An American in Poland, Anno 1983: In Gdansk (Part II)
Why was there such a large feeling of helplessness in 1983 Poland?
- Jörn comments that he has seen a lot of helplessness under socialism. People have become understandably apathetic — because they can do nothing to improve their situation.
- A Polish border guard going through our packages gruffly had told us, "There's enough sugar in Poland." At the same time, he stuffed a package of sugar into his pocket.
- Gdansk was once "the free Hansa city of Danzig." You see the hanseatic architecture and sense how vital, independent and strong this city once was.
We travel to Gdansk with 15 people in just two buses. There is much laughter and joking, although it got a little too crowded towards the end of 300 kilometers.
We go to see the famous Solidarity monument. On it is inscribed a quote from a poem by Milosz, a Polish poet who now lives in California.
At the top are anchors, which double as religious crosses — four facing in each direction.
At the bottom, statues are emerging from the stone — male and female workers. On the wall facing the monument is a quote from Psalm 29.
This monument was erected in commemoration of the uprising in 1970, when the dock workers protested against the government, which had raised the prices of basic food goods. Twenty people were shot to death by the police. Solidarity was founded in 1980.
We view the Santa Brigitta Church in Gdansk, built between 1374 and 1974. Beautifully renovated, like few churches in Western Europe. The Poles give everything they have to renovate their churches. The altar is modern art, in the form of a flame.
An exhibit about the forbidden Solidarity union stood out in the foyer visible to the secret police, God and everyone else. This illustrates a typical kind of resistance through the church.
Photos of Walesa, the Pope and a drawing of Maximillian Kolbe hovering over his people with the same quote from Psalm 29 that stands near the Solidarity monument.
Gdansk was once "the free Hansa city of Danzig." It was a city-state, like Hamburg and Bremen. You see the hanseatic architecture, the same as in northern Germany and Belgium, and sense how vital, independent and strong this city once was.
The old city hall from the year 1565 is now a city museum. We took a walk through the city at night — the sky was clear and a sickle-shaped moon hung over the old city hall. Contemplating the moon, Dieter asked Barbara, our official guide, where the hammer was.
Jörn comments at dinner that he has seen a lot of helplessness under socialism. People have become understandably apathetic — because they can do nothing to improve their situation. Lots of resignation and alcoholism.
Individuals' wishes may not really exist, according to the state doctrine. Only the stifling commonality. Giving is not so much a matter of sacrifice as of force, and thus lifeless.
Jörn had talked with plenty of pastors about Protestants in Poland — it was an almost hopeless situation. The pastor today is hoarding books that belong to the church because he fears that the State might destroy them some day.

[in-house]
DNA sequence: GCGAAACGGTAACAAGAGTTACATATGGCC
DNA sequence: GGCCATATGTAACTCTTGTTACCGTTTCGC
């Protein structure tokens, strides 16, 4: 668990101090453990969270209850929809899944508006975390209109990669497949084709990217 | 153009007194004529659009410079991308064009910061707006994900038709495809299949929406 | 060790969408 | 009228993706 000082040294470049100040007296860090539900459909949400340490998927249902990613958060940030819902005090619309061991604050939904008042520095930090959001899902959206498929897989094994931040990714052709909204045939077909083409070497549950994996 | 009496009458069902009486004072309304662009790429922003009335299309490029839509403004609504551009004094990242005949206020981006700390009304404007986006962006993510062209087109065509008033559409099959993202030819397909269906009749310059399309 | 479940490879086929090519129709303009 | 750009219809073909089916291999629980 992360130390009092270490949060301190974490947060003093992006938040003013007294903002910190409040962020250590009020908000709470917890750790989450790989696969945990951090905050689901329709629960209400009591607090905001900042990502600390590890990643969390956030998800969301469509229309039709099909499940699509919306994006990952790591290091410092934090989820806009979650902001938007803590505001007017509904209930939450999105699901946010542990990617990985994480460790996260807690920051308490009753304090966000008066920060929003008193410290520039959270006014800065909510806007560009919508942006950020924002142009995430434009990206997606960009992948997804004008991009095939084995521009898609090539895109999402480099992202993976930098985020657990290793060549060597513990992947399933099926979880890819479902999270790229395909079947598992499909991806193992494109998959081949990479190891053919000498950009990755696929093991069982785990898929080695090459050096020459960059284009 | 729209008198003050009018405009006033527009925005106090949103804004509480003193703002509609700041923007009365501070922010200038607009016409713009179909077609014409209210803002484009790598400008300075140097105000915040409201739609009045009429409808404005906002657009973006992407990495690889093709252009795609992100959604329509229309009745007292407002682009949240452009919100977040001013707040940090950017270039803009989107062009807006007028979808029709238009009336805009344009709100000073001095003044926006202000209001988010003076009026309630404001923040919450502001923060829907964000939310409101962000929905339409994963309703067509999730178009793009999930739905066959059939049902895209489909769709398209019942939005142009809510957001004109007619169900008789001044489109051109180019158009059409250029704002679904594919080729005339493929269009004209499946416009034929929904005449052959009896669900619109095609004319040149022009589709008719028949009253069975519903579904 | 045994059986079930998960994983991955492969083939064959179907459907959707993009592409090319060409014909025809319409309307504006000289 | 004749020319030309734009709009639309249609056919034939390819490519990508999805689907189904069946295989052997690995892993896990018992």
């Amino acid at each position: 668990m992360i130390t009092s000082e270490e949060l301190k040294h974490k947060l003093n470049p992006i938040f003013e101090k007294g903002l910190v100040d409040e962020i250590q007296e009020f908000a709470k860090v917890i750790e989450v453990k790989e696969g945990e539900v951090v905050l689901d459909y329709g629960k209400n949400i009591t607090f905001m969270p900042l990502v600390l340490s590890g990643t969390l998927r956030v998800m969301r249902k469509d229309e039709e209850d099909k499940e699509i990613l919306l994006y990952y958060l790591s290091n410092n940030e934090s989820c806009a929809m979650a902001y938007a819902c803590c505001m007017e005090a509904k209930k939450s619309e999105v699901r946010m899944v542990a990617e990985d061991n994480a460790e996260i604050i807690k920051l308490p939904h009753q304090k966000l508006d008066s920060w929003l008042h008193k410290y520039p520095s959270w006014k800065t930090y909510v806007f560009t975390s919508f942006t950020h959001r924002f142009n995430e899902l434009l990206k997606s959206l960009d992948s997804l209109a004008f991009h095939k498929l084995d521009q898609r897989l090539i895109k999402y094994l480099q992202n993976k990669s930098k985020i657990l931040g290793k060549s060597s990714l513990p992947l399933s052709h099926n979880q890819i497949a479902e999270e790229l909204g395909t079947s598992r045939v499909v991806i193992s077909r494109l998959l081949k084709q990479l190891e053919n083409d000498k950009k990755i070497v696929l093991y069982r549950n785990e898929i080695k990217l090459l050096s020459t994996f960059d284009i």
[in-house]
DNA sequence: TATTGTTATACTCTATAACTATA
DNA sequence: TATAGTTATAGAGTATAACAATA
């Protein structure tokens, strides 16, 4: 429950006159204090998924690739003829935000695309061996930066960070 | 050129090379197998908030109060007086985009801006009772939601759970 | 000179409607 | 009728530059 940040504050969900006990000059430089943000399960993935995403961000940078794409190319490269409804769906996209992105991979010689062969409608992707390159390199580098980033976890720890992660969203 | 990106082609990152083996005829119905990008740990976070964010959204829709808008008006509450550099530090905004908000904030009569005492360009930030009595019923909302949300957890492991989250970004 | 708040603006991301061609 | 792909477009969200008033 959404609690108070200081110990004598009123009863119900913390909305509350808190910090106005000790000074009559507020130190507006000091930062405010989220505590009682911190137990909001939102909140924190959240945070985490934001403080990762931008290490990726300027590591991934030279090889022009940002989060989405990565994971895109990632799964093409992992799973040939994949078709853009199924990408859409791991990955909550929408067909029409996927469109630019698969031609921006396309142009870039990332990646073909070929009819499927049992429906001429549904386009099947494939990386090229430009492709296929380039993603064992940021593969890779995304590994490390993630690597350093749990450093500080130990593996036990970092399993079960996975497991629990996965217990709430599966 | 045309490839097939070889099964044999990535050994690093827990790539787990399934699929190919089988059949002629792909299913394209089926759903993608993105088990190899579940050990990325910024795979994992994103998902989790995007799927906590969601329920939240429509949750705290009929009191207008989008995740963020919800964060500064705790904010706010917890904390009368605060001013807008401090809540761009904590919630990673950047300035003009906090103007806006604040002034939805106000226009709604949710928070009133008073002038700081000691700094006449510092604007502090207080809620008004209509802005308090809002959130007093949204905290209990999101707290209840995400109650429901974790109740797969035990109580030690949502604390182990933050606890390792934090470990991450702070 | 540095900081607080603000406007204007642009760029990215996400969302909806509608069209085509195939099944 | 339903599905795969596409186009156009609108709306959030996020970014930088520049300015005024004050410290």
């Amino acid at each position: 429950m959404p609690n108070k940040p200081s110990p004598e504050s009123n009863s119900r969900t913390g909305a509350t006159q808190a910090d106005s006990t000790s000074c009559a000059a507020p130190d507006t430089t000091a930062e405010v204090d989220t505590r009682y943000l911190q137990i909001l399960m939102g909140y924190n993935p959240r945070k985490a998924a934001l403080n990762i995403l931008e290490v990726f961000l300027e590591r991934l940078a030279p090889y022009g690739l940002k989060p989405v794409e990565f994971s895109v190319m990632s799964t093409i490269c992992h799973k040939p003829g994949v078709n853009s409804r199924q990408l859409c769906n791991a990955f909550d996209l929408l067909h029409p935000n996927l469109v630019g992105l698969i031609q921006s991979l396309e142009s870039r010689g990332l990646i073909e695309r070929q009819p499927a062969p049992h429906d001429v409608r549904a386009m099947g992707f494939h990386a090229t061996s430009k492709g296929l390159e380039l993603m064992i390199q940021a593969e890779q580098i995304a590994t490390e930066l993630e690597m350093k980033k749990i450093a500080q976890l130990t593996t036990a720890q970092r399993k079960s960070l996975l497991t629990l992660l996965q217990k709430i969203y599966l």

Our mutual friend Stajek, a brilliant young lawyer who has been studying international law at the University of Amsterdam this year (and had studied at The Hague before), stated for the first time that he would not go back to Poland if he did not have his family there.
His brother-in-law, Tadek, who was in prison for more than a year because he had been one of the 11 founders of Solidarity in South Poland, has become resigned and apathetic, and this hurts Stajek very much. Stajek has also lost his former job and will not be allowed to work in Opole any longer.
The Russians have certainly no interest in Poland's social situation improving. It is a very old hatred. Russia has now given Polish authorities the order to diminish contacts with the West to as little as possible. It has been harder and harder to get visas.
A Polish border guard going through our packages gruffly had told us, "There's enough sugar in Poland." At the same time, he stuffed a package of sugar, chocolate and cigarettes into his pocket.
Also, a woman border guard had tried on several pairs of the shoes, but they were mostly too small for her, since they were children's shoes.
On this and on the previous trip, we have been able to see how the simple people live — in the countryside and in the cities.
With that in mind, I was not much impressed when I went past a store in Gdansk displaying chocolate, coffee, perfume — all from the West — and all of which can only be bought with Western money. For a color TV set and for a vacation in another country (in the East), people have to pay a luxury tax. A luxury tax to go to Bulgaria!
April 16, Saturday
We tried to visit a couple of museums, but all were closed, so we went to Stutthof, once a large concentration camp north of Gdansk. In the remaining buildings there was an exhibition, much like, but not as complete as, the one in Auschwitz.
A huge, stone monument was done by a Polish sculptor: faces emerging from the stone, much like the late Michelangelo's. The guide was a Pole who had lived near the camp all of his life.
He jumped right in. There were just a few introductory words about what had happened here, and then he said dramatically, "…but the fascists are still living today."
He then attacked President Reagan, who "sits in his White House and revels and builds missiles." This was more than an opinion — it was a show. Oh sure, he said himself, missiles of any nation are bad — but his emphasis was clear.
One would expect a display like this from most party officials in the East, but he did not stop at that. He was very dramatic, histrionic, as he described German fascism and dwelt on the question of why it had taken the Western government so long to convict war criminals, if they were convicted at all.
Editor’s Note: This is the second of a five part series. Read Part I here.